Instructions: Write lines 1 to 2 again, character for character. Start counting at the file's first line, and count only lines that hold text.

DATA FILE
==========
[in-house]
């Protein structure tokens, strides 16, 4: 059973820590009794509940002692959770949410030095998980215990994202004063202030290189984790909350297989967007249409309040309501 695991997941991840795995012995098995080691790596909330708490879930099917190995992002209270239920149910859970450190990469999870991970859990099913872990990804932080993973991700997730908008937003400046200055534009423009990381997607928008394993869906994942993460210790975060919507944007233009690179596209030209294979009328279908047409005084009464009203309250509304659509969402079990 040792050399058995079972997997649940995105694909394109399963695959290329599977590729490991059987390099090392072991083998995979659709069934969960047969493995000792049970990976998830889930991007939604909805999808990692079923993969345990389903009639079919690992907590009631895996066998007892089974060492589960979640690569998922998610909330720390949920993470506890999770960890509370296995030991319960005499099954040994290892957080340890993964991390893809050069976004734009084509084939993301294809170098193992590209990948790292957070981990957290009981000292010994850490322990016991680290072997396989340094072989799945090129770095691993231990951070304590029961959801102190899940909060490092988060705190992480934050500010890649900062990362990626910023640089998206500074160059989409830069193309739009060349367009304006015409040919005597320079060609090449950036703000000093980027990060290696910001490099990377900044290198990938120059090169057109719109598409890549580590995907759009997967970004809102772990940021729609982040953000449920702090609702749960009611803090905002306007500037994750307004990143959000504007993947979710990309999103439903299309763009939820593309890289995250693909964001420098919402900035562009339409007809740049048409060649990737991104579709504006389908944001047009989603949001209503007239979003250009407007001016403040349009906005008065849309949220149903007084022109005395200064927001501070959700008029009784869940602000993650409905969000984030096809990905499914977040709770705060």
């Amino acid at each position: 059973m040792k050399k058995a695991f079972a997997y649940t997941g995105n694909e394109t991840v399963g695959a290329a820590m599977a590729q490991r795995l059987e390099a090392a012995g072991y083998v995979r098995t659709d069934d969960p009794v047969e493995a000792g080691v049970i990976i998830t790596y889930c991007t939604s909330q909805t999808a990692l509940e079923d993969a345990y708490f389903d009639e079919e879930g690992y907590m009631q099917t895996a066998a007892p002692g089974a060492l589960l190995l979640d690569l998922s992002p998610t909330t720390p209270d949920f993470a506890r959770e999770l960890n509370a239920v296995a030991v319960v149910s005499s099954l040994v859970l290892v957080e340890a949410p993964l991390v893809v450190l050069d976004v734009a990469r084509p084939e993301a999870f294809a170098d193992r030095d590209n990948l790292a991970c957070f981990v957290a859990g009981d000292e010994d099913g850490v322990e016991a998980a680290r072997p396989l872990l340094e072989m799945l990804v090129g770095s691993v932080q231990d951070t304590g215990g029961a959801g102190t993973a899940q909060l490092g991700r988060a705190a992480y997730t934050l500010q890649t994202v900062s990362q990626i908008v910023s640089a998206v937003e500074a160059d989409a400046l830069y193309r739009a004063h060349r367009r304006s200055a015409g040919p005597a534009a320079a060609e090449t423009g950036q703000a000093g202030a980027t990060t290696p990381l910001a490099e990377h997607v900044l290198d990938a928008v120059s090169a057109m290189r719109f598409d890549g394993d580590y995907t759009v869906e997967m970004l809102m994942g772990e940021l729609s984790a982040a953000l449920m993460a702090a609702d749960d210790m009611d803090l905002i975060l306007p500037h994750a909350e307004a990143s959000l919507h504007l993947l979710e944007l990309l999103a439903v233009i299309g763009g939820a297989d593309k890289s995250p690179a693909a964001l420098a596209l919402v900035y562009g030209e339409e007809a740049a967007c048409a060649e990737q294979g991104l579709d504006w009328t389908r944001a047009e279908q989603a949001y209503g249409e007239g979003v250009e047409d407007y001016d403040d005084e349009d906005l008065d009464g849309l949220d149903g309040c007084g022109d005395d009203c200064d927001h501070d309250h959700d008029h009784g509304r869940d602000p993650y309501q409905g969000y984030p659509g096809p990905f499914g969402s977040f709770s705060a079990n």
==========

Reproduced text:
[in-house]
């Protein structure tokens, strides 16, 4: 059973820590009794509940002692959770949410030095998980215990994202004063202030290189984790909350297989967007249409309040309501 695991997941991840795995012995098995080691790596909330708490879930099917190995992002209270239920149910859970450190990469999870991970859990099913872990990804932080993973991700997730908008937003400046200055534009423009990381997607928008394993869906994942993460210790975060919507944007233009690179596209030209294979009328279908047409005084009464009203309250509304659509969402079990 040792050399058995079972997997649940995105694909394109399963695959290329599977590729490991059987390099090392072991083998995979659709069934969960047969493995000792049970990976998830889930991007939604909805999808990692079923993969345990389903009639079919690992907590009631895996066998007892089974060492589960979640690569998922998610909330720390949920993470506890999770960890509370296995030991319960005499099954040994290892957080340890993964991390893809050069976004734009084509084939993301294809170098193992590209990948790292957070981990957290009981000292010994850490322990016991680290072997396989340094072989799945090129770095691993231990951070304590029961959801102190899940909060490092988060705190992480934050500010890649900062990362990626910023640089998206500074160059989409830069193309739009060349367009304006015409040919005597320079060609090449950036703000000093980027990060290696910001490099990377900044290198990938120059090169057109719109598409890549580590995907759009997967970004809102772990940021729609982040953000449920702090609702749960009611803090905002306007500037994750307004990143959000504007993947979710990309999103439903299309763009939820593309890289995250693909964001420098919402900035562009339409007809740049048409060649990737991104579709504006389908944001047009989603949001209503007239979003250009407007001016403040349009906005008065849309949220149903007084022109005395200064927001501070959700008029009784869940602000993650409905969000984030096809990905499914977040709770705060």